Obedience to God does not always come easily, but it brings freedom. Initially I rejected the idea of moving to the faith-based housing unit, because I felt I was accomplishing more for myself and others by staying where I was. When I received a letter from a brother in the faith asking me to reconsider, I prayed about it. I said, "Lord you know I really don't want to make this move, but if it is Your will, I will obey."

I submitted my application, only to find out that while the chaplain had approved the move, the medical authorities had disallowed it to maintain my proximity to the medical department. I'd been all set to move, but after my willingness to trust God was tested, I was able to stay. Shades of Abraham and Isaac!

I was not sentenced until fourteen months after my incarceration. Although it would have placed me on the low side of sentencing guidelines, being released was not beyond the realm of possibility.

Well! The month of my sentencing I fasted for three 24-hour periods, praying for the most lenient of the judges. My God certainly has a sense of humor. Not only didn't I get the most lenient judge, I actually had the judge with the harshest reputation, and received a sentence of 30 months.

In terms of time served, I would still have another 16 months. Yet I was not crushed at all, recognizing it as God's will. By this point I was extremely active with the Bible fellowship.

When my release was finally approaching, my plan was to relocate to New York City and move in with my first ex-wife. After hearing a sermon on adultery, I realized that living under the same roof with a woman who was not my wife was not God's will. I chose to remain in Virginia with my church contacts, despite a harsher probation system. But whatever restrictions I would face, I now had the freedom to call God my Father, and the freedom to turn to Him with all my concerns.

Faith and freedom on the outside

When I was released on August 15, 2011, I cherished God's handiwork.  For more than two years I had not seen trees or grass or rivers, nor had I even felt the rain.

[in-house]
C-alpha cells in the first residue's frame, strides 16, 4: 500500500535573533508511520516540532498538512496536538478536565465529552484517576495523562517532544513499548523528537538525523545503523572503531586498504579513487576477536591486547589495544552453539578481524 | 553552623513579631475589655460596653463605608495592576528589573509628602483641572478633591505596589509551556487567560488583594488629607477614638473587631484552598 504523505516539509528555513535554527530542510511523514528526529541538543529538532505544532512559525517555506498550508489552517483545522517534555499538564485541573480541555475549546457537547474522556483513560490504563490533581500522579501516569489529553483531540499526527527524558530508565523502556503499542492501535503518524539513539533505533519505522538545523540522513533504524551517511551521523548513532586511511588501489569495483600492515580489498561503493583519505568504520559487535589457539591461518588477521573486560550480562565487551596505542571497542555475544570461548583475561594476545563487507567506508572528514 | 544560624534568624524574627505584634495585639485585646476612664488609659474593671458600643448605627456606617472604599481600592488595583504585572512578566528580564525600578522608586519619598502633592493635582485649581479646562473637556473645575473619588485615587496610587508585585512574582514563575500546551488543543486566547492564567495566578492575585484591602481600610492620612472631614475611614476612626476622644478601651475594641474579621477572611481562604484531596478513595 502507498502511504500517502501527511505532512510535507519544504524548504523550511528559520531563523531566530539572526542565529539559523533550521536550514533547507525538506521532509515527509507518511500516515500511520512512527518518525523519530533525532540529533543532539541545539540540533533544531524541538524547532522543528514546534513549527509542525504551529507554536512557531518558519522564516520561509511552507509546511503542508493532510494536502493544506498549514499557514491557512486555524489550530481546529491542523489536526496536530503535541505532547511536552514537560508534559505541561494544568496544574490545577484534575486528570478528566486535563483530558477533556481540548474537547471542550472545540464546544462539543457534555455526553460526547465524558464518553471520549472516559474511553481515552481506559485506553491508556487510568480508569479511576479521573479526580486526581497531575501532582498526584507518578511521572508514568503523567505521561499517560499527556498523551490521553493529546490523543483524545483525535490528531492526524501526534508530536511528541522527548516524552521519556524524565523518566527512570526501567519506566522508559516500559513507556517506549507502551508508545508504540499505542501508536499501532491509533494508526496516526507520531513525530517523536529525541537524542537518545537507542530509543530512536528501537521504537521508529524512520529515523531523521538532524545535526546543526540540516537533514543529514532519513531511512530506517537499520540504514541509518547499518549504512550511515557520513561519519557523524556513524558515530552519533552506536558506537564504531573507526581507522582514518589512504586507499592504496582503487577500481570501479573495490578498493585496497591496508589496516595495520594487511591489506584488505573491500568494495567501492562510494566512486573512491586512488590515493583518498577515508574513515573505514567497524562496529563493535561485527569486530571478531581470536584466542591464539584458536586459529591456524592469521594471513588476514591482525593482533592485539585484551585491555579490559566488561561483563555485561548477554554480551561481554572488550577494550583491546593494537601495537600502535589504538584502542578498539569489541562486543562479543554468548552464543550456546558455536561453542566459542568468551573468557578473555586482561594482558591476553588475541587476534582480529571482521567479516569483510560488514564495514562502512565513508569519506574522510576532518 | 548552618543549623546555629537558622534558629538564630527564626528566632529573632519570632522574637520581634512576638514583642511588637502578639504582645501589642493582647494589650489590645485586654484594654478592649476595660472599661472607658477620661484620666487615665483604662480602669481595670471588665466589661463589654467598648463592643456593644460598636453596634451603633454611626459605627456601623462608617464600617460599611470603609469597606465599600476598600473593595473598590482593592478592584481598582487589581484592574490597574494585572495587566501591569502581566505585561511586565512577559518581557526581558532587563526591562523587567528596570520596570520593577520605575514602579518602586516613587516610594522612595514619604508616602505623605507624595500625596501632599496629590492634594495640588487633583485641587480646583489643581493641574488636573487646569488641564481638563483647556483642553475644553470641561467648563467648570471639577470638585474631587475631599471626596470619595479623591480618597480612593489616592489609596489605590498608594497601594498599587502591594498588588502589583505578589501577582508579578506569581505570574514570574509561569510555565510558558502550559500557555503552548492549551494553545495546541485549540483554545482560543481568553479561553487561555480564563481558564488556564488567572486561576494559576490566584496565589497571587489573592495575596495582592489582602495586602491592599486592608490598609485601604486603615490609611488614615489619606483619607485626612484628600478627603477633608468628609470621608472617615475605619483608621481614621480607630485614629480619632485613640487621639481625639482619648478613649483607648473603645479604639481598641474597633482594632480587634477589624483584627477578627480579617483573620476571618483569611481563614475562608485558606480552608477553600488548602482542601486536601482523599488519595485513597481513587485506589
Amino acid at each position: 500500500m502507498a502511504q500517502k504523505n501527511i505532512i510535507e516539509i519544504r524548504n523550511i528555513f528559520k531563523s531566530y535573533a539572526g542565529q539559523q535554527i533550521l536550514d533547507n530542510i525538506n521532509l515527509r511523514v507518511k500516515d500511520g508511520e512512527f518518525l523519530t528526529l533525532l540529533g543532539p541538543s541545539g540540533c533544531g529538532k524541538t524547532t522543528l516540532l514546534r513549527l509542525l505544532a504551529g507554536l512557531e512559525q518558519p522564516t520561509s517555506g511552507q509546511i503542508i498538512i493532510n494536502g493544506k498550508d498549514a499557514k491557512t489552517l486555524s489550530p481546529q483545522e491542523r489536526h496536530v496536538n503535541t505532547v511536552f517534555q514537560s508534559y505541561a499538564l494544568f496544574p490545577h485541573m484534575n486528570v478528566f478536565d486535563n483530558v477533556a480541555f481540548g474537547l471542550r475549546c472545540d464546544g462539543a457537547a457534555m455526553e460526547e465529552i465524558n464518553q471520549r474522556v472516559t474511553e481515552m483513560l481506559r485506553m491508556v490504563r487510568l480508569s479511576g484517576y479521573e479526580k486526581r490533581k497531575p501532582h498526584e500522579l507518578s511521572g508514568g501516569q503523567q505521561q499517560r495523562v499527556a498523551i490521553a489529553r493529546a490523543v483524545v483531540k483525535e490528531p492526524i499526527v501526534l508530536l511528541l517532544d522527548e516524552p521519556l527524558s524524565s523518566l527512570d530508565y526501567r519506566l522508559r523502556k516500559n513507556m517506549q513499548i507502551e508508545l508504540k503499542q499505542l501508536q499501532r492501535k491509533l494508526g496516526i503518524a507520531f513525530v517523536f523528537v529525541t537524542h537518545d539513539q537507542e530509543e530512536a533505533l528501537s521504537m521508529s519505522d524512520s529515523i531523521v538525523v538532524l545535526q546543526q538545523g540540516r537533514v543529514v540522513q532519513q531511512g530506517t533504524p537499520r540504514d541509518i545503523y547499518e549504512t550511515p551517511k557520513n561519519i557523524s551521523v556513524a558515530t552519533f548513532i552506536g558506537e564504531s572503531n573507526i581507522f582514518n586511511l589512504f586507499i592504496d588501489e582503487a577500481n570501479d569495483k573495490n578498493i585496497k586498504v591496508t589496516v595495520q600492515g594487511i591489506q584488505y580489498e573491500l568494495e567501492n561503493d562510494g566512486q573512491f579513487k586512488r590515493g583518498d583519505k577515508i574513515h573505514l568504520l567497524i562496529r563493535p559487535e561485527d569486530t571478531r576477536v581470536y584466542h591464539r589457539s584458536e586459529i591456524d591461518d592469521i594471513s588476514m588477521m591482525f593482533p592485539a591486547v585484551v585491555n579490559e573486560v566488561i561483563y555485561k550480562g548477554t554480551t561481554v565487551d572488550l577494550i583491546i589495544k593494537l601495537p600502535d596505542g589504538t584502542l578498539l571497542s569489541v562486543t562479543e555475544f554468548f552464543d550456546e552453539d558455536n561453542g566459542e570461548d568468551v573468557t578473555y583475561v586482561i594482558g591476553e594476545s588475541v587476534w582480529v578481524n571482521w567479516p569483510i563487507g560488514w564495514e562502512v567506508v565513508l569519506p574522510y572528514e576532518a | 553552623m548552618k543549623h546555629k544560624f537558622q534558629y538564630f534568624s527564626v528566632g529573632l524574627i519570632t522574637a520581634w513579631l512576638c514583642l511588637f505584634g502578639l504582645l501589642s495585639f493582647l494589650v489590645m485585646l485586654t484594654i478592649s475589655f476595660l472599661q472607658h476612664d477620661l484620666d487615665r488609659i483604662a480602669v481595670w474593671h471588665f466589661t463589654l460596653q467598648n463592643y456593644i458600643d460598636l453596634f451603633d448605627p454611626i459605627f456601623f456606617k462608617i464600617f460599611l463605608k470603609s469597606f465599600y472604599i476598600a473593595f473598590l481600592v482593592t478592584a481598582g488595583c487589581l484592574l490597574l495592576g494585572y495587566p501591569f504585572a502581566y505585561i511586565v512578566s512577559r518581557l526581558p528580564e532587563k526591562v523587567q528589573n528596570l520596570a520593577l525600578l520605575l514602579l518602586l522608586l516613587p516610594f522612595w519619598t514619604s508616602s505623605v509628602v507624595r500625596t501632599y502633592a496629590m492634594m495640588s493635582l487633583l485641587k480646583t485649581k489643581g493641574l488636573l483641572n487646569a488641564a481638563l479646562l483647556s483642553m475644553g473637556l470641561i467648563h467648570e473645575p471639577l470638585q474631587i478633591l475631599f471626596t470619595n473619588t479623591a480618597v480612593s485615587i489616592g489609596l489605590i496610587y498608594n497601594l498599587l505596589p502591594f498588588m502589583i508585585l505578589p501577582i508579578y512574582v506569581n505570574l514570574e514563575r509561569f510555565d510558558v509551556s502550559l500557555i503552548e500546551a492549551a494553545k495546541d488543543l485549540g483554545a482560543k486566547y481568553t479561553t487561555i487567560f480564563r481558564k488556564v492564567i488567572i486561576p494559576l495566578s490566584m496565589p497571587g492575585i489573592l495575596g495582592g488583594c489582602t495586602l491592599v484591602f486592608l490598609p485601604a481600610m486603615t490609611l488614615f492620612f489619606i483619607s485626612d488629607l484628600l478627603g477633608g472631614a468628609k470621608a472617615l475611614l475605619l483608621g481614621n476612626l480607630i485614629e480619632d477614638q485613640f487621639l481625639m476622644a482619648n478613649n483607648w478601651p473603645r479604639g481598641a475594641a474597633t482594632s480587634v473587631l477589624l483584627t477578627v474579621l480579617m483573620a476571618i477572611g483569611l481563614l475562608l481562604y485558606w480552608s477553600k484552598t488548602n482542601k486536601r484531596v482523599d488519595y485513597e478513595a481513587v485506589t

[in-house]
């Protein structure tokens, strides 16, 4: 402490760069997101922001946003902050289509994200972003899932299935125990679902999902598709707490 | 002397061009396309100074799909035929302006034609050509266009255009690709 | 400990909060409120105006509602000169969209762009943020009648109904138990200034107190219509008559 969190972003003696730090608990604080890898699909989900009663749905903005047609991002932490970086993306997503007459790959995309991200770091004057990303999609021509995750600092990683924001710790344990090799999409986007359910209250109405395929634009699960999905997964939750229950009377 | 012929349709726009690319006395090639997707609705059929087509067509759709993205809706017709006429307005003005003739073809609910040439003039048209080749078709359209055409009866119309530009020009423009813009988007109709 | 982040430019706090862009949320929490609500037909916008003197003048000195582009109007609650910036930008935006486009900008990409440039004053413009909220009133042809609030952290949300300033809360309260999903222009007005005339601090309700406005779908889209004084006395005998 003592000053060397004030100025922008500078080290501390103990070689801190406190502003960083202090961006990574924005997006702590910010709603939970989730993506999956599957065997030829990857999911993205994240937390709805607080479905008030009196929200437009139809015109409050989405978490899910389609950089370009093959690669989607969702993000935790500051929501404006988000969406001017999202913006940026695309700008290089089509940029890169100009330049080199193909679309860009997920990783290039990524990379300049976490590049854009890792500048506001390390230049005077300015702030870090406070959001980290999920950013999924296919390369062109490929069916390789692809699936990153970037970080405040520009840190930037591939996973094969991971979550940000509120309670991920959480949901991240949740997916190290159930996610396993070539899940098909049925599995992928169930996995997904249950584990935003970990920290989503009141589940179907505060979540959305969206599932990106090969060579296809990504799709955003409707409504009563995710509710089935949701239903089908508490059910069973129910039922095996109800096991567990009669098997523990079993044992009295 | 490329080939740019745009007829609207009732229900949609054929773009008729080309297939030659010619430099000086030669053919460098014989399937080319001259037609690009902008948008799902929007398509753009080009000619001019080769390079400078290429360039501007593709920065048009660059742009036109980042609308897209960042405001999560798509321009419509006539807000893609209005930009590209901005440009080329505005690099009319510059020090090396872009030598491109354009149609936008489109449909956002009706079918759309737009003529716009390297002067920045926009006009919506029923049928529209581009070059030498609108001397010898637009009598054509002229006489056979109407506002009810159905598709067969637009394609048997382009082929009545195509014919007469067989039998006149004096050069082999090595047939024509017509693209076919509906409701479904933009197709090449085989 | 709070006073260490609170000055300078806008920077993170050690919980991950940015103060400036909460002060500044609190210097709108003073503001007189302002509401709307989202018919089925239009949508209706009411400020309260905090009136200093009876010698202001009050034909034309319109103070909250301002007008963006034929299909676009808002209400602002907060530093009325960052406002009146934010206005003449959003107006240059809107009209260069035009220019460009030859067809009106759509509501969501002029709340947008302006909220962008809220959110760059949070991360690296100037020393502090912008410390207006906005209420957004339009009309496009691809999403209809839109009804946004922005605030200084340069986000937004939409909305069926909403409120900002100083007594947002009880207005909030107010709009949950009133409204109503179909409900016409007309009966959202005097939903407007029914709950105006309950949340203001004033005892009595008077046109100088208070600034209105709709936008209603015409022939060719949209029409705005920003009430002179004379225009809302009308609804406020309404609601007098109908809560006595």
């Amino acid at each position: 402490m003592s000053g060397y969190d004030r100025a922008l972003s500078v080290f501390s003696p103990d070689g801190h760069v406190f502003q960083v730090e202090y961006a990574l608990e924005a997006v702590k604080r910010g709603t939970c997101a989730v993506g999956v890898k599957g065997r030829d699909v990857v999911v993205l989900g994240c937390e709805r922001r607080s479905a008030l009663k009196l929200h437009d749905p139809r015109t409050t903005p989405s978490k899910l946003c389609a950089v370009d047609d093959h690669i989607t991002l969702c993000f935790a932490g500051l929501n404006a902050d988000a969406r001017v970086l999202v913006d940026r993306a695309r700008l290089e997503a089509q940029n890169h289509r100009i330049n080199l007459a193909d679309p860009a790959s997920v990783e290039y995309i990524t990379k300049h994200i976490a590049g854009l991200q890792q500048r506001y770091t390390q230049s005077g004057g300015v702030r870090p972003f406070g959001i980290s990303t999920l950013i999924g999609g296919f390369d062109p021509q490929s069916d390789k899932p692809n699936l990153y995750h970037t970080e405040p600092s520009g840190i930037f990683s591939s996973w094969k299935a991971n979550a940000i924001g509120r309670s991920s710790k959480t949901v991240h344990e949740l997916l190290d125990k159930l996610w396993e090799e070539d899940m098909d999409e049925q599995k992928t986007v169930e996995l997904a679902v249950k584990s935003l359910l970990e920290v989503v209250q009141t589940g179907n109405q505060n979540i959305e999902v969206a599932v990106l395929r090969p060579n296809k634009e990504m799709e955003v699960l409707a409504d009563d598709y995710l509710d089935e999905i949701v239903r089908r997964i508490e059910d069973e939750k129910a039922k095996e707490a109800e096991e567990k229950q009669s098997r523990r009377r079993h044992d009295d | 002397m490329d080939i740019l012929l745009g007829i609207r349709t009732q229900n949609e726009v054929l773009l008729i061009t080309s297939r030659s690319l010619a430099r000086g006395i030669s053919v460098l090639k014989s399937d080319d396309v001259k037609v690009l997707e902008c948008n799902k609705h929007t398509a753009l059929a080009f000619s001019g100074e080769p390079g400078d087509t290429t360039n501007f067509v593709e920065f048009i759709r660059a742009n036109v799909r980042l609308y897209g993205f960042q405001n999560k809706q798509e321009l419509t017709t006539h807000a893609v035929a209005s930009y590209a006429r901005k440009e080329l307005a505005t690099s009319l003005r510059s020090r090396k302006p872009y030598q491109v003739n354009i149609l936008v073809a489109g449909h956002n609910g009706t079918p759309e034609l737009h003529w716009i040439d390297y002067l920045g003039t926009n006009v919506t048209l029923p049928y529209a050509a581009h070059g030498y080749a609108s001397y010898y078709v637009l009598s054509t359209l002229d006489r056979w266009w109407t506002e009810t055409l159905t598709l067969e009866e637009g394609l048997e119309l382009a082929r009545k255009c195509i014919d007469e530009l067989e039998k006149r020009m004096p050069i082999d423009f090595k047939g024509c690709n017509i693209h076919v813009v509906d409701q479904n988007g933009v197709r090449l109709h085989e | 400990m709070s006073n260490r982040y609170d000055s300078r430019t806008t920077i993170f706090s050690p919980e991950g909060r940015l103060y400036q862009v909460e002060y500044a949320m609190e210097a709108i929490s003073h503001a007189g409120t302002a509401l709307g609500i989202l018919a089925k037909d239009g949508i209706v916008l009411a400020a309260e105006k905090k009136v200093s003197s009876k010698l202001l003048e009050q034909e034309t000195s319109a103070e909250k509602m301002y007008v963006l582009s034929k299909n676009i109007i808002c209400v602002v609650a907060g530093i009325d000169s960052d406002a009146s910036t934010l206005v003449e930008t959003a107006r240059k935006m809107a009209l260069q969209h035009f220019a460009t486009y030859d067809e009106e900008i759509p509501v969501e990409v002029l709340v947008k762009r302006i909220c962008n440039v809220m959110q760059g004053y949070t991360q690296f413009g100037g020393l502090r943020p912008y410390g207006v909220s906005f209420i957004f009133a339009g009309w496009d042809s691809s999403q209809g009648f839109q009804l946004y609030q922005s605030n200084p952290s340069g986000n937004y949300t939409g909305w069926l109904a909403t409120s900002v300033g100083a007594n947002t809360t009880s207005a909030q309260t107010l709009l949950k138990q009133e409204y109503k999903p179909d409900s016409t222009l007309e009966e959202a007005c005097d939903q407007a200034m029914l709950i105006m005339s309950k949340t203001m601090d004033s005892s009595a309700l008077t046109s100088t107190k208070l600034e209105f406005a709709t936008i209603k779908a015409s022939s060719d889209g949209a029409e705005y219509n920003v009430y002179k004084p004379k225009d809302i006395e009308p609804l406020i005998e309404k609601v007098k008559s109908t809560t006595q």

But my "freedom" came with many restrictions. The week of my release, I learned I could not attend church. So I started attending a weekly Bible study at a homeless shelter and attending weekly prayer meetings. Soon, probation took those "privileges" away.

Now I rely on my visits with Larry, and embrace the Christian broadcasts on TV and radio. Hopefully, that will expand in the future.

Life as a Christian

When I was in jail, I used to look forward to visits from my "Sunday Pastor," Jim Wright. Come summer 2012, I had been out of jail for about a year. Jim had been battling, and sometimes winning, against a debilitating disease. On August 1, 2012, I was baptized in his backyard pool. Jim performed the ceremony and several of my church group friends attended.

The sky was cloudy and dreary. But when I came out of the water, I looked up and was kissed by the strongest ray of sunlight!

A year has passed since my baptism . . . and I am blessed.

I embraced Jesus so that He could show me how to live. And sometimes I even listen.

He is teaching me about humility and how to accept, even welcome, tribulation.

Even though I am unclear as to my legal standing, I know I am under God's guidance. And yes, I find myself occasionally praying that He remove this anxiety from my thoughts, and I am comforted by Isaiah 41:10, "Fear not, for I am with you. " My Heavenly Father has never left me, and my standing in Him is secure.

This content was adapted from an earlier Jews for Jesus article.